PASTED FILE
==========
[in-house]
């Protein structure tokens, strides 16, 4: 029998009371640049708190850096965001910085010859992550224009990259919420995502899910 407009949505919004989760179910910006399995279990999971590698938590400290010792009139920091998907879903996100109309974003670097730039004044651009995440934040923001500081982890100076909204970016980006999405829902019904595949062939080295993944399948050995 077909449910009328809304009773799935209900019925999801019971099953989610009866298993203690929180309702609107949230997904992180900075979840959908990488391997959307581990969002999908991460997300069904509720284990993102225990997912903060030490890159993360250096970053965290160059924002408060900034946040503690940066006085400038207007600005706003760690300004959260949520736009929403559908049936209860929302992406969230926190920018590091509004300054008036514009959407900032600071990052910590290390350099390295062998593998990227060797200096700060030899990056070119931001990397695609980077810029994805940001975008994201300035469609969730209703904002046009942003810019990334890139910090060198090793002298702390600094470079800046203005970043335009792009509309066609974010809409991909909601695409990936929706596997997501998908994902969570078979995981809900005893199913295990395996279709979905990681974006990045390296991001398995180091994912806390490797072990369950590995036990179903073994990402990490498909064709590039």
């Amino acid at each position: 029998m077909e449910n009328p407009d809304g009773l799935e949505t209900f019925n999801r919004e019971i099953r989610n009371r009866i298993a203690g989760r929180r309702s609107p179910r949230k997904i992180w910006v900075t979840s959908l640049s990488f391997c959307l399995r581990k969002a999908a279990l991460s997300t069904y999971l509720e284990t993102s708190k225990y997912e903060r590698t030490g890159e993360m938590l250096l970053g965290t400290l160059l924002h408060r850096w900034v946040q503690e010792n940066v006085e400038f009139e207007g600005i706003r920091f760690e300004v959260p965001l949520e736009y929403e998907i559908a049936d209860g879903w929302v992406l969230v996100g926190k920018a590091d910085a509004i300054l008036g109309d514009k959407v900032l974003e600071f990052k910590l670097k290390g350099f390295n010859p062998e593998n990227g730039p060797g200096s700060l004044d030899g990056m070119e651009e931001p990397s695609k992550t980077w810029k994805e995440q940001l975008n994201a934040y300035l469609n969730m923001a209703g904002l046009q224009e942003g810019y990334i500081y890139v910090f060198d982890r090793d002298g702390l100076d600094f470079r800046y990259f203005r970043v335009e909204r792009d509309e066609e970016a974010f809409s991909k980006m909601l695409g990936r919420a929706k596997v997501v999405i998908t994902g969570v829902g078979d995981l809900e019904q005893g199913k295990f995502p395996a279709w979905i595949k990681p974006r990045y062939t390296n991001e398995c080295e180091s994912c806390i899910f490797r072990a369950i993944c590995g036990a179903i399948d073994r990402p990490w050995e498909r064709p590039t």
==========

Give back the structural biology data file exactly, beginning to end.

[in-house]
């Protein structure tokens, strides 16, 4: 029998009371640049708190850096965001910085010859992550224009990259919420995502899910 407009949505919004989760179910910006399995279990999971590698938590400290010792009139920091998907879903996100109309974003670097730039004044651009995440934040923001500081982890100076909204970016980006999405829902019904595949062939080295993944399948050995 077909449910009328809304009773799935209900019925999801019971099953989610009866298993203690929180309702609107949230997904992180900075979840959908990488391997959307581990969002999908991460997300069904509720284990993102225990997912903060030490890159993360250096970053965290160059924002408060900034946040503690940066006085400038207007600005706003760690300004959260949520736009929403559908049936209860929302992406969230926190920018590091509004300054008036514009959407900032600071990052910590290390350099390295062998593998990227060797200096700060030899990056070119931001990397695609980077810029994805940001975008994201300035469609969730209703904002046009942003810019990334890139910090060198090793002298702390600094470079800046203005970043335009792009509309066609974010809409991909909601695409990936929706596997997501998908994902969570078979995981809900005893199913295990395996279709979905990681974006990045390296991001398995180091994912806390490797072990369950590995036990179903073994990402990490498909064709590039």
């Amino acid at each position: 029998m077909e449910n009328p407009d809304g009773l799935e949505t209900f019925n999801r919004e019971i099953r989610n009371r009866i298993a203690g989760r929180r309702s609107p179910r949230k997904i992180w910006v900075t979840s959908l640049s990488f391997c959307l399995r581990k969002a999908a279990l991460s997300t069904y999971l509720e284990t993102s708190k225990y997912e903060r590698t030490g890159e993360m938590l250096l970053g965290t400290l160059l924002h408060r850096w900034v946040q503690e010792n940066v006085e400038f009139e207007g600005i706003r920091f760690e300004v959260p965001l949520e736009y929403e998907i559908a049936d209860g879903w929302v992406l969230v996100g926190k920018a590091d910085a509004i300054l008036g109309d514009k959407v900032l974003e600071f990052k910590l670097k290390g350099f390295n010859p062998e593998n990227g730039p060797g200096s700060l004044d030899g990056m070119e651009e931001p990397s695609k992550t980077w810029k994805e995440q940001l975008n994201a934040y300035l469609n969730m923001a209703g904002l046009q224009e942003g810019y990334i500081y890139v910090f060198d982890r090793d002298g702390l100076d600094f470079r800046y990259f203005r970043v335009e909204r792009d509309e066609e970016a974010f809409s991909k980006m909601l695409g990936r919420a929706k596997v997501v999405i998908t994902g969570v829902g078979d995981l809900e019904q005893g199913k295990f995502p395996a279709w979905i595949k990681p974006r990045y062939t390296n991001e398995c080295e180091s994912c806390i899910f490797r072990a369950i993944c590995g036990a179903i399948d073994r990402p990490w050995e498909r064709p590039t």